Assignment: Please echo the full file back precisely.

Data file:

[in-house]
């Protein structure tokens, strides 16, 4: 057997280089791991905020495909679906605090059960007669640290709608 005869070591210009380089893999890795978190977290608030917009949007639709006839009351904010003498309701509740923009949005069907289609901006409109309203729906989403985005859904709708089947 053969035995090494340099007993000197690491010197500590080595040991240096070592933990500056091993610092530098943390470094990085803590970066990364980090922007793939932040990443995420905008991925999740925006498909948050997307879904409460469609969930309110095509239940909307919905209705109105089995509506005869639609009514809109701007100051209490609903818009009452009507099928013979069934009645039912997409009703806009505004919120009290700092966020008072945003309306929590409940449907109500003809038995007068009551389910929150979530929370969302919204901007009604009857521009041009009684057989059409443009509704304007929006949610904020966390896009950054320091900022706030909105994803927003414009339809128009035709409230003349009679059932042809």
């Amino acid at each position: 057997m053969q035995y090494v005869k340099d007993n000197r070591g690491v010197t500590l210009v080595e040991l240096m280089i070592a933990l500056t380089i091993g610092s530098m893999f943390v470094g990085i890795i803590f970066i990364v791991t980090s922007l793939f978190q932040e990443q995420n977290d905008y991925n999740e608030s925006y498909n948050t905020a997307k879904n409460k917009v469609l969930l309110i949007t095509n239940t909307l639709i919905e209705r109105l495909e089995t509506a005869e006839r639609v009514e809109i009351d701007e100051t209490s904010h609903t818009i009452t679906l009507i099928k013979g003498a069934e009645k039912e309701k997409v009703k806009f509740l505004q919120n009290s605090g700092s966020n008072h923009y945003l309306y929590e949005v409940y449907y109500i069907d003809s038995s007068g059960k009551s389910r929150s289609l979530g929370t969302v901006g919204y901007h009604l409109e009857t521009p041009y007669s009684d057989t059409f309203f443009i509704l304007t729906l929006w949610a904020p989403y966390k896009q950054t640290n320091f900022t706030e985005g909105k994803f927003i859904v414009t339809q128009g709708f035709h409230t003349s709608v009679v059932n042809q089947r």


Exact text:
[in-house]
């Protein structure tokens, strides 16, 4: 057997280089791991905020495909679906605090059960007669640290709608 005869070591210009380089893999890795978190977290608030917009949007639709006839009351904010003498309701509740923009949005069907289609901006409109309203729906989403985005859904709708089947 053969035995090494340099007993000197690491010197500590080595040991240096070592933990500056091993610092530098943390470094990085803590970066990364980090922007793939932040990443995420905008991925999740925006498909948050997307879904409460469609969930309110095509239940909307919905209705109105089995509506005869639609009514809109701007100051209490609903818009009452009507099928013979069934009645039912997409009703806009505004919120009290700092966020008072945003309306929590409940449907109500003809038995007068009551389910929150979530929370969302919204901007009604009857521009041009009684057989059409443009509704304007929006949610904020966390896009950054320091900022706030909105994803927003414009339809128009035709409230003349009679059932042809």
């Amino acid at each position: 057997m053969q035995y090494v005869k340099d007993n000197r070591g690491v010197t500590l210009v080595e040991l240096m280089i070592a933990l500056t380089i091993g610092s530098m893999f943390v470094g990085i890795i803590f970066i990364v791991t980090s922007l793939f978190q932040e990443q995420n977290d905008y991925n999740e608030s925006y498909n948050t905020a997307k879904n409460k917009v469609l969930l309110i949007t095509n239940t909307l639709i919905e209705r109105l495909e089995t509506a005869e006839r639609v009514e809109i009351d701007e100051t209490s904010h609903t818009i009452t679906l009507i099928k013979g003498a069934e009645k039912e309701k997409v009703k806009f509740l505004q919120n009290s605090g700092s966020n008072h923009y945003l309306y929590e949005v409940y449907y109500i069907d003809s038995s007068g059960k009551s389910r929150s289609l979530g929370t969302v901006g919204y901007h009604l409109e009857t521009p041009y007669s009684d057989t059409f309203f443009i509704l304007t729906l929006w949610a904020p989403y966390k896009q950054t640290n320091f900022t706030e985005g909105k994803f927003i859904v414009t339809q128009g709708f035709h409230t003349s709608v009679v059932n042809q089947r």